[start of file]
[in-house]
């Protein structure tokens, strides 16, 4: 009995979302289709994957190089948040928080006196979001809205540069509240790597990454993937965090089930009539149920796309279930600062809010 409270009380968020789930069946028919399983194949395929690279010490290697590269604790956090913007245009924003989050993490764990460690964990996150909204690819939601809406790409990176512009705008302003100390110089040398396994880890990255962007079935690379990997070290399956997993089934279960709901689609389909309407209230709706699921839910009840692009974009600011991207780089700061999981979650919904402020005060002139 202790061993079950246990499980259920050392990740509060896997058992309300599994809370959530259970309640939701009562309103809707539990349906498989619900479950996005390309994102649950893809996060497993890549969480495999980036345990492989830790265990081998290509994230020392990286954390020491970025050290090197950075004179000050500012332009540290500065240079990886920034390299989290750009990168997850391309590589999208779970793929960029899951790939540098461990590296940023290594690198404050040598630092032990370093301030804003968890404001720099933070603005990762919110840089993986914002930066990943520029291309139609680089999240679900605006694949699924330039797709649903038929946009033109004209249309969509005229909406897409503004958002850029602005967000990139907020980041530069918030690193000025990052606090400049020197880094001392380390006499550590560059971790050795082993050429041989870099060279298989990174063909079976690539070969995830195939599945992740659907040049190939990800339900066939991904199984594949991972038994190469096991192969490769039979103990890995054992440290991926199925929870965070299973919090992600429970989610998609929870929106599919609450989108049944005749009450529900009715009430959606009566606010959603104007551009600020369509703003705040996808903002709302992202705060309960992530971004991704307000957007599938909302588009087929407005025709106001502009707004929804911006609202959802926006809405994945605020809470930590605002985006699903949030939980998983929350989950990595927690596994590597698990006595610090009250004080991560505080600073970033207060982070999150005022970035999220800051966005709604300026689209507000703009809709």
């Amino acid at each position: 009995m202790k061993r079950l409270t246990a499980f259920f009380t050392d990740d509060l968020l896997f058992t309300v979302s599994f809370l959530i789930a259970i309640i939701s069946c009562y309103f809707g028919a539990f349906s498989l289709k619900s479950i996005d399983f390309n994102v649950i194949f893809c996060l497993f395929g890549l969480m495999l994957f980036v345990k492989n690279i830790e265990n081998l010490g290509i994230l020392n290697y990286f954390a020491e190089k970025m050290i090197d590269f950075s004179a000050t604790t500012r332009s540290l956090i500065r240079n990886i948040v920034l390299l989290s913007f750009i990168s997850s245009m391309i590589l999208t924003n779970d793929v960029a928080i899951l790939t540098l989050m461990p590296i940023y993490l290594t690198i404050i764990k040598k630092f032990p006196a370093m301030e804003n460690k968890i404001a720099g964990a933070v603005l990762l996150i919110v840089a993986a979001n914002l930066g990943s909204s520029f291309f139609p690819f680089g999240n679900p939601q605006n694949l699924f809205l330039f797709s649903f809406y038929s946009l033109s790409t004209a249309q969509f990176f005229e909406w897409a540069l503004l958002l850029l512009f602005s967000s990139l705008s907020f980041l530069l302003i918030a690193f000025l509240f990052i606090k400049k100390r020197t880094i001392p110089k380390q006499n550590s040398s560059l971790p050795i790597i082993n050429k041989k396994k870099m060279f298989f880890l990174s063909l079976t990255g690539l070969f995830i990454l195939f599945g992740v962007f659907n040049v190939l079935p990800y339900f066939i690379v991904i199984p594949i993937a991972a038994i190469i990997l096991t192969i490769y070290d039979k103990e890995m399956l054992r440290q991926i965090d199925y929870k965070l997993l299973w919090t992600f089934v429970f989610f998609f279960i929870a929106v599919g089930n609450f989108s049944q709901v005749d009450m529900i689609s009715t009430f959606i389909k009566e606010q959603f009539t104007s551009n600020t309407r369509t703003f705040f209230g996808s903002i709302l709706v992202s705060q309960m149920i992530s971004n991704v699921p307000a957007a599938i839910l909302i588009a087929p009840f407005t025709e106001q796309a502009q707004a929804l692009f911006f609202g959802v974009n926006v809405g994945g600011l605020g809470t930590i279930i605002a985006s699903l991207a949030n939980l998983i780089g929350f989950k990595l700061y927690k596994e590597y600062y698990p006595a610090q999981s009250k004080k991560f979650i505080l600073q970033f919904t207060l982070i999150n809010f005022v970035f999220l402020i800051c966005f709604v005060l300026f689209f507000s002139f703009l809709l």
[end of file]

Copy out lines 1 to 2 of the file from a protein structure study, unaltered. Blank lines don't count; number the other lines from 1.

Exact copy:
[in-house]
């Protein structure tokens, strides 16, 4: 009995979302289709994957190089948040928080006196979001809205540069509240790597990454993937965090089930009539149920796309279930600062809010 409270009380968020789930069946028919399983194949395929690279010490290697590269604790956090913007245009924003989050993490764990460690964990996150909204690819939601809406790409990176512009705008302003100390110089040398396994880890990255962007079935690379990997070290399956997993089934279960709901689609389909309407209230709706699921839910009840692009974009600011991207780089700061999981979650919904402020005060002139 202790061993079950246990499980259920050392990740509060896997058992309300599994809370959530259970309640939701009562309103809707539990349906498989619900479950996005390309994102649950893809996060497993890549969480495999980036345990492989830790265990081998290509994230020392990286954390020491970025050290090197950075004179000050500012332009540290500065240079990886920034390299989290750009990168997850391309590589999208779970793929960029899951790939540098461990590296940023290594690198404050040598630092032990370093301030804003968890404001720099933070603005990762919110840089993986914002930066990943520029291309139609680089999240679900605006694949699924330039797709649903038929946009033109004209249309969509005229909406897409503004958002850029602005967000990139907020980041530069918030690193000025990052606090400049020197880094001392380390006499550590560059971790050795082993050429041989870099060279298989990174063909079976690539070969995830195939599945992740659907040049190939990800339900066939991904199984594949991972038994190469096991192969490769039979103990890995054992440290991926199925929870965070299973919090992600429970989610998609929870929106599919609450989108049944005749009450529900009715009430959606009566606010959603104007551009600020369509703003705040996808903002709302992202705060309960992530971004991704307000957007599938909302588009087929407005025709106001502009707004929804911006609202959802926006809405994945605020809470930590605002985006699903949030939980998983929350989950990595927690596994590597698990006595610090009250004080991560505080600073970033207060982070999150005022970035999220800051966005709604300026689209507000703009809709």